USDA ADOPTS TOUGHER 'ORGANIC' STANDARDS: The Clinton administration has decided to propose a ban on genetically engineered grains in any food labeled organic. The guidelines, announced March 7, would also ban pesticides on crops labeled organic, bar the use of sewage sludge as fertilizer, prohibit irradiation and tightly restrict the use of antibiotics in farm animals. Advocates of a strict definition of "organic" called the new rules a dramatic turnaround from the administration's first proposals two years ago, which resulted in an outpouring of protest from organic farmers and consumers for being too lax. Organic producers and consumers sent a record 270,000 letters to protest the first organic proposal

"Last time, the USDA wasn't even close," said Michael Sligh of the Rural Advancement Foundation International, who attended a USDA briefing before the new rules were announced, the Washington Post reported. "... This time, from what they have said to us, we think they know what an organic program should be," said Sligh, former chairman of a national organic standards board.

UNION BUSTING AT WAL-MART. Two weeks after meat cutters at a Wal-Mart store in Jacksonville, Texas, won union recognition -- the first ever at the nation's largest retailer -- Wal-Mart announced that it was eliminating the union jobs and closing its meat-cutting operations in 180 stores in six states, including the Jacksonville, Texas, store. Consumers would get no more fresh-cut meat, only "case-ready" products cut and wrapped before the products are shipped. Wal-Mart insists that it has an "open-door" approach to labor relations and that the elimination of meat-cutters was coincidental, Frank Swoboda reported in the March 4 Washington Post. The United Food and Commercial Workers union, which hoped the Jacksonville victory would set up union votes in nearby Palestine and Tyler, is skeptical. The union said Wal-Mart cannot make any changes to its meat department in Jacksonville without first bargaining with the employees in the newly elected union.

GUN SMOKE. In 1989, the Progressive Review notes, there were 816 gun deaths of children under 15 in America. In 1993 that rose to 957. In 1997, the last year for which the Center for Disease Control has posted figures, there were only 630. That's less than two a day in contrast to the 13 a day claimed by Clinton. The difference: Clinton included 15-19 year olds in his figures which, among other things, covers every gang fight and drug battle in the county. Incidentally, over four times as many children under 15 are killed in motor vehicle accidents, including those run over by cars, as are killed in gunfire.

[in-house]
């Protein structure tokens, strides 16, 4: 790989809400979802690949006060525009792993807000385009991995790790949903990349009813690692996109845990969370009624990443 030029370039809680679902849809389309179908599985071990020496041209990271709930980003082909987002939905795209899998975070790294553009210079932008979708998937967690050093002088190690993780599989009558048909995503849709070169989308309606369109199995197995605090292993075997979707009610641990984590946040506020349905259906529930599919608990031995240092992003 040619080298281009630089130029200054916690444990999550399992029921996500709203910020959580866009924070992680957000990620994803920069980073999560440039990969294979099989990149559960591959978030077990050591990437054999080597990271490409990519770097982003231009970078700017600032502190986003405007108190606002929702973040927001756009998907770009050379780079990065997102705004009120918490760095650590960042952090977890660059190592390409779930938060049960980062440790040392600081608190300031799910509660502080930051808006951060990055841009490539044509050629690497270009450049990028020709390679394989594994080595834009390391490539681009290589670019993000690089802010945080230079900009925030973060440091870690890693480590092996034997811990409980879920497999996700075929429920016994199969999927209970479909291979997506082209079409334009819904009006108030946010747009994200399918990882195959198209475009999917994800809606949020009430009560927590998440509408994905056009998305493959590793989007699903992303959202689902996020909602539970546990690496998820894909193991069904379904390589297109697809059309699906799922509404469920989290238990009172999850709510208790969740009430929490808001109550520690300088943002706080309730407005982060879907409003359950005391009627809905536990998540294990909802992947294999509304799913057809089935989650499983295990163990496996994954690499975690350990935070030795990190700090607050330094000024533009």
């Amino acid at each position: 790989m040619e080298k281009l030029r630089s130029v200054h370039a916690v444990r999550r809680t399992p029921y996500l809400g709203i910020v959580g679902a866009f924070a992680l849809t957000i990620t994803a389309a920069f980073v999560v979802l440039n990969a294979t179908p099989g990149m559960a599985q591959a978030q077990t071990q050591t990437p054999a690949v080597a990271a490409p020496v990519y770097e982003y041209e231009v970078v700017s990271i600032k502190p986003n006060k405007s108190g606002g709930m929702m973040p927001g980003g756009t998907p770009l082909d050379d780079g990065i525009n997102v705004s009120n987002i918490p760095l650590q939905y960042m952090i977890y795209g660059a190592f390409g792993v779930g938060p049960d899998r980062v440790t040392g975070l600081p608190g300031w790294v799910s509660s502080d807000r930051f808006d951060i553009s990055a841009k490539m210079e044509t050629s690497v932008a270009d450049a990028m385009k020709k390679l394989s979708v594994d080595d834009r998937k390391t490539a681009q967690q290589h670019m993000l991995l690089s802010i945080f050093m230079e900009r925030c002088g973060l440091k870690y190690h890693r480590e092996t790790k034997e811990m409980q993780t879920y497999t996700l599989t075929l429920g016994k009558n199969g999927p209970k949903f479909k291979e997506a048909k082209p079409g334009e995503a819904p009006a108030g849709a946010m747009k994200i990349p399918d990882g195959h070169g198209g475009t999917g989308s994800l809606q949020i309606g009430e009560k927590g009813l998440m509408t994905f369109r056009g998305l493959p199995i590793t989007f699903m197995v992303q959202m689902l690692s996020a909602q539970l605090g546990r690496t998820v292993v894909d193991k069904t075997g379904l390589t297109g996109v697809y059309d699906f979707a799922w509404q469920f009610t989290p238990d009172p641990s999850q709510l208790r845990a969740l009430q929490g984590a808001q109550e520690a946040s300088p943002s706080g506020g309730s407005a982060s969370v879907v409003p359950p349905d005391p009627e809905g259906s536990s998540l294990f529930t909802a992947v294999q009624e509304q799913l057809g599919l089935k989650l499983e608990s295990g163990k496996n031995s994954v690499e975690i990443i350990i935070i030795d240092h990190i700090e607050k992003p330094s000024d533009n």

PORN WATCH: Peacefire released a report about sites banned by the filtering program I-Gear. The study found that 38 of the first 50 sites in the ".edu" domain blocked as "pornography" were errors. I-Gear also blocked web pages on sites for the Electronic Privacy Information Center, the Electronic Frontier Foundation, and American Civil Liberties Union as falling within the "Sex/Acts" category. I-Gear describes sites in the "Sex/Acts" category as "sites depicting or implying sex acts, including pictures of masturbation not categorized under sexual education. Also includes sites selling sexual or adult products." One of the blocked EPIC web pages contains a transcript of the trial proceedings in the legal challenge to the Communications Decency Act, a federal law that attempted to ban certain categories of Internet content. (Progressive Review.)

FDA SUPPRESSED 'FRANKENFOOD' FEARS. Concerns that genetically altering foods could produce unexpected new toxic substances were suppressed by the U.S. Food and Drug Administration, according to a lawyer who gained access to documents about the genetically modified food tests, the London Telegraph reported Feb. 29. Steven Druker, who gained access to 40,000 pages of FDA files under public disclosure legislation, told an alternative meeting organised by environmental groups at the Scottish Parliament that the concerns of 11 of 17 FDA scientists responsible for drawing up policy on testing had been ignored when the FDA drew up rules on GM food safety. These rules allowed the rapid development of the industry in the early 1990s.

CITIES CUT CRIME WITHOUT GUNSLINGING: Many New Yorkers have come to assume that aggressive police tactics, such as the arbitrary stopping and searching of thousands of people for guns, are inextricably linked with crime reduction, Fox Butterfield notes in a March 4 report in the New York Times. But other cities around the nation have reduced crime dramatically with less confrontational law enforcement measures. San Diego and Boston have recorded as big or even larger drops in violence while employing strategies that rely on close cooperation between the police and the community and have ended up improving race relations. From 1991 to 1998, the murder rate fell 76.4 percent in San Diego, the largest decline of any major city, with New York second at 70.6 percent and Boston third at 69.3 percent, according to Alfred Blumstein, a professor of criminology at Carnegie Mellon University in Pittsburgh. Their robbery rates showed a similar pattern. But the three cities employed very different strategies. New York stressed tough enforcement, San Diego pioneered community and problem-solving policing, and Boston developed an approach combining careful research, participation by local ministers and selective action against the worst criminals.

Rana Sampson, a former police sergeant in New York who is director of public safety for the University of San Diego, said: "New York has paid a huge price. What the N.Y.P.D. did was throw people at the problem, putting cops on every corner, but who wants to live in a society like that?"